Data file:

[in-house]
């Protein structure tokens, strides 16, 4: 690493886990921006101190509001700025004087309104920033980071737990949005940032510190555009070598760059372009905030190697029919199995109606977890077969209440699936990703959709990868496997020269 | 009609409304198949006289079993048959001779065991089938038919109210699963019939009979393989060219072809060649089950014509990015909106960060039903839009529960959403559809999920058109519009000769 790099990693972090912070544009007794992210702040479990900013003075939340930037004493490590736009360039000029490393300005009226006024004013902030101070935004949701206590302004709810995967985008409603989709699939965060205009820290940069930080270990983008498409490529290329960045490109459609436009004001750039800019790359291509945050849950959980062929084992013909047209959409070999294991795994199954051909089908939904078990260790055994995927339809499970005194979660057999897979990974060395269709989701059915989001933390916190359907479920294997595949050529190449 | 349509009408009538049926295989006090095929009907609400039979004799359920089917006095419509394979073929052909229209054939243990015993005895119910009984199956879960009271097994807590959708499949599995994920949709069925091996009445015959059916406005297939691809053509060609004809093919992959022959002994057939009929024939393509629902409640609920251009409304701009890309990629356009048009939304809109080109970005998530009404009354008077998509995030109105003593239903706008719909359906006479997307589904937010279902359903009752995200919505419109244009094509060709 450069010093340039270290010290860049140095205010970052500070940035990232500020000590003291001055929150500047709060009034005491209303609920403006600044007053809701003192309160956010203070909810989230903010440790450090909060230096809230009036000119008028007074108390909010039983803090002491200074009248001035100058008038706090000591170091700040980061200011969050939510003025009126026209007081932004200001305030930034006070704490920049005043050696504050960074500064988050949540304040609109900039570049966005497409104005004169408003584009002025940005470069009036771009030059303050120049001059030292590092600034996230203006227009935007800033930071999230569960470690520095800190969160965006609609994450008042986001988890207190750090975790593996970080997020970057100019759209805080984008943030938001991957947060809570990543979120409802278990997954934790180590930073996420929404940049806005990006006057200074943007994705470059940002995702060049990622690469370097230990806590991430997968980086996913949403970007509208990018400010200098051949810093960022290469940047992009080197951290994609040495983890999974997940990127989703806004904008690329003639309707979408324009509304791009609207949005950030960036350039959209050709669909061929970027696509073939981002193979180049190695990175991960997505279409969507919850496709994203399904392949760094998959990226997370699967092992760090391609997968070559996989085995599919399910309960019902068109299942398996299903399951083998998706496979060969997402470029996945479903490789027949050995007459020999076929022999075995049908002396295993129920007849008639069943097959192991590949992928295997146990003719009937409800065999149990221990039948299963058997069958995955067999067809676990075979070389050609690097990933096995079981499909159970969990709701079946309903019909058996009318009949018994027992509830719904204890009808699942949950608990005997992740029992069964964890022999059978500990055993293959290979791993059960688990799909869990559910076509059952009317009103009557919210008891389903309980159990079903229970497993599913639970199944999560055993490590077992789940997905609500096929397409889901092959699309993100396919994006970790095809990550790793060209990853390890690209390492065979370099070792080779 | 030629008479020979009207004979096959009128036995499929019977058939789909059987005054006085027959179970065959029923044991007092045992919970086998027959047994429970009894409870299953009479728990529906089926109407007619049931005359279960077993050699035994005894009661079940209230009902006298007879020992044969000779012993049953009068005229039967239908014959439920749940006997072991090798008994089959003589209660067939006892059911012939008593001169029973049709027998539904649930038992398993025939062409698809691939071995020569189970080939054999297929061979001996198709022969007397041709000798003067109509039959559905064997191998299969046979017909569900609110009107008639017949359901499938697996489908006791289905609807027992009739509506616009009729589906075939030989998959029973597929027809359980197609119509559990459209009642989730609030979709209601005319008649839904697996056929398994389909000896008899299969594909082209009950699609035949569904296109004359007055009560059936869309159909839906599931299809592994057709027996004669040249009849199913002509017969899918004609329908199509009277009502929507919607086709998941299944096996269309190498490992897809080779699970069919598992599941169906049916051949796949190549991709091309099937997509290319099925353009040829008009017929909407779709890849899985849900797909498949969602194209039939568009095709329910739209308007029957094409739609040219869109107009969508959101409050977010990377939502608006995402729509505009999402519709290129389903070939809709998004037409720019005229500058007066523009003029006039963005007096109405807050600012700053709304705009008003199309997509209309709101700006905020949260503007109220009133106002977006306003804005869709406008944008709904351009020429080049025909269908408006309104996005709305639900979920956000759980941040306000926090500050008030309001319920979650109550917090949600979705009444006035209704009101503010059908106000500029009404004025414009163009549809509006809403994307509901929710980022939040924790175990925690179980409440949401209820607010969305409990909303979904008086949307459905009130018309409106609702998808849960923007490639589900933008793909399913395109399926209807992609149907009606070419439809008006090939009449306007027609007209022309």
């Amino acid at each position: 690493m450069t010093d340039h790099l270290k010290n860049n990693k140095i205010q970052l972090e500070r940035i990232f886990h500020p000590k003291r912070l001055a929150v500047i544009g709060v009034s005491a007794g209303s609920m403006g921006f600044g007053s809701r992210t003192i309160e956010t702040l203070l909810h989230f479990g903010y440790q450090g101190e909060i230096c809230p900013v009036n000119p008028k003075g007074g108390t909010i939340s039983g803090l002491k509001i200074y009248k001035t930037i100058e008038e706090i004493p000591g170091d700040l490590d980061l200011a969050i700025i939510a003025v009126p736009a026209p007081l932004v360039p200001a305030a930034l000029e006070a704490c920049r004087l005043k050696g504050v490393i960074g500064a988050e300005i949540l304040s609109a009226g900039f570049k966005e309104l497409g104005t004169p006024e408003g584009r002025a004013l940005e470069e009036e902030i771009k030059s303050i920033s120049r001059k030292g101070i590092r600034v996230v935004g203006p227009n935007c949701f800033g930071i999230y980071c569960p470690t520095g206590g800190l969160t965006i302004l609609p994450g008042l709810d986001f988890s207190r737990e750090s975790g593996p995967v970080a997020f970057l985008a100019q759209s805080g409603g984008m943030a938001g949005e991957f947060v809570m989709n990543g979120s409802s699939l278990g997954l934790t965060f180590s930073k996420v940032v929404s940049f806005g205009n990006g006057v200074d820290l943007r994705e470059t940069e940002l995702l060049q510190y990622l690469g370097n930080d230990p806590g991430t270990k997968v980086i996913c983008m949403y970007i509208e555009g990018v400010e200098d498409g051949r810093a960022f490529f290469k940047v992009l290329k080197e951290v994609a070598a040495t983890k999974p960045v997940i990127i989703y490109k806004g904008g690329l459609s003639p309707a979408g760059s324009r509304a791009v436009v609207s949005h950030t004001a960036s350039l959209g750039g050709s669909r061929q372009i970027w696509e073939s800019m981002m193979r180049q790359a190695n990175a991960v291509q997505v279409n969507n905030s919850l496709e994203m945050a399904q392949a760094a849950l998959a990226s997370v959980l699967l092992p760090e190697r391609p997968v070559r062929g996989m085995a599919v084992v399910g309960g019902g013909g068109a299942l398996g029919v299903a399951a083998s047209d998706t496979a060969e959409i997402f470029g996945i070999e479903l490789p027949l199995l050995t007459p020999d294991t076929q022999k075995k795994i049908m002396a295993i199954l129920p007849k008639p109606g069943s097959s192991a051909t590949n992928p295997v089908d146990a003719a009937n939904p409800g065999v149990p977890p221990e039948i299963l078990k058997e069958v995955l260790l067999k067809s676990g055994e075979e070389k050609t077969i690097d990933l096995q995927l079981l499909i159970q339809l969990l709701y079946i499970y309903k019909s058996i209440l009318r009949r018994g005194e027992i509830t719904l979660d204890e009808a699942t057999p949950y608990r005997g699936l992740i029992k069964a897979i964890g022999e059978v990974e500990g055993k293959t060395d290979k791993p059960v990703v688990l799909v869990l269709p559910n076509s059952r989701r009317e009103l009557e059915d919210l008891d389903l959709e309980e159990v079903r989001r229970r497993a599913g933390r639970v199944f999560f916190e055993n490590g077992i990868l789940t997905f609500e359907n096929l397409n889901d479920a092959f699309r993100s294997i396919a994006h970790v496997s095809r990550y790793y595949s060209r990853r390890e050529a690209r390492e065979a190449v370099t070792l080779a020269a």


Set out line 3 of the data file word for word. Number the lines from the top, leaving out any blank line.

């Amino acid at each position: 690493m450069t010093d340039h790099l270290k010290n860049n990693k140095i205010q970052l972090e500070r940035i990232f886990h500020p000590k003291r912070l001055a929150v500047i544009g709060v009034s005491a007794g209303s609920m403006g921006f600044g007053s809701r992210t003192i309160e956010t702040l203070l909810h989230f479990g903010y440790q450090g101190e909060i230096c809230p900013v009036n000119p008028k003075g007074g108390t909010i939340s039983g803090l002491k509001i200074y009248k001035t930037i100058e008038e706090i004493p000591g170091d700040l490590d980061l200011a969050i700025i939510a003025v009126p736009a026209p007081l932004v360039p200001a305030a930034l000029e006070a704490c920049r004087l005043k050696g504050v490393i960074g500064a988050e300005i949540l304040s609109a009226g900039f570049k966005e309104l497409g104005t004169p006024e408003g584009r002025a004013l940005e470069e009036e902030i771009k030059s303050i920033s120049r001059k030292g101070i590092r600034v996230v935004g203006p227009n935007c949701f800033g930071i999230y980071c569960p470690t520095g206590g800190l969160t965006i302004l609609p994450g008042l709810d986001f988890s207190r737990e750090s975790g593996p995967v970080a997020f970057l985008a100019q759209s805080g409603g984008m943030a938001g949005e991957f947060v809570m989709n990543g979120s409802s699939l278990g997954l934790t965060f180590s930073k996420v940032v929404s940049f806005g205009n990006g006057v200074d820290l943007r994705e470059t940069e940002l995702l060049q510190y990622l690469g370097n930080d230990p806590g991430t270990k997968v980086i996913c983008m949403y970007i509208e555009g990018v400010e200098d498409g051949r810093a960022f490529f290469k940047v992009l290329k080197e951290v994609a070598a040495t983890k999974p960045v997940i990127i989703y490109k806004g904008g690329l459609s003639p309707a979408g760059s324009r509304a791009v436009v609207s949005h950030t004001a960036s350039l959209g750039g050709s669909r061929q372009i970027w696509e073939s800019m981002m193979r180049q790359a190695n990175a991960v291509q997505v279409n969507n905030s919850l496709e994203m945050a399904q392949a760094a849950l998959a990226s997370v959980l699967l092992p760090e190697r391609p997968v070559r062929g996989m085995a599919v084992v399910g309960g019902g013909g068109a299942l398996g029919v299903a399951a083998s047209d998706t496979a060969e959409i997402f470029g996945i070999e479903l490789p027949l199995l050995t007459p020999d294991t076929q022999k075995k795994i049908m002396a295993i199954l129920p007849k008639p109606g069943s097959s192991a051909t590949n992928p295997v089908d146990a003719a009937n939904p409800g065999v149990p977890p221990e039948i299963l078990k058997e069958v995955l260790l067999k067809s676990g055994e075979e070389k050609t077969i690097d990933l096995q995927l079981l499909i159970q339809l969990l709701y079946i499970y309903k019909s058996i209440l009318r009949r018994g005194e027992i509830t719904l979660d204890e009808a699942t057999p949950y608990r005997g699936l992740i029992k069964a897979i964890g022999e059978v990974e500990g055993k293959t060395d290979k791993p059960v990703v688990l799909v869990l269709p559910n076509s059952r989701r009317e009103l009557e059915d919210l008891d389903l959709e309980e159990v079903r989001r229970r497993a599913g933390r639970v199944f999560f916190e055993n490590g077992i990868l789940t997905f609500e359907n096929l397409n889901d479920a092959f699309r993100s294997i396919a994006h970790v496997s095809r990550y790793y595949s060209r990853r390890e050529a690209r390492e065979a190449v370099t070792l080779a020269a």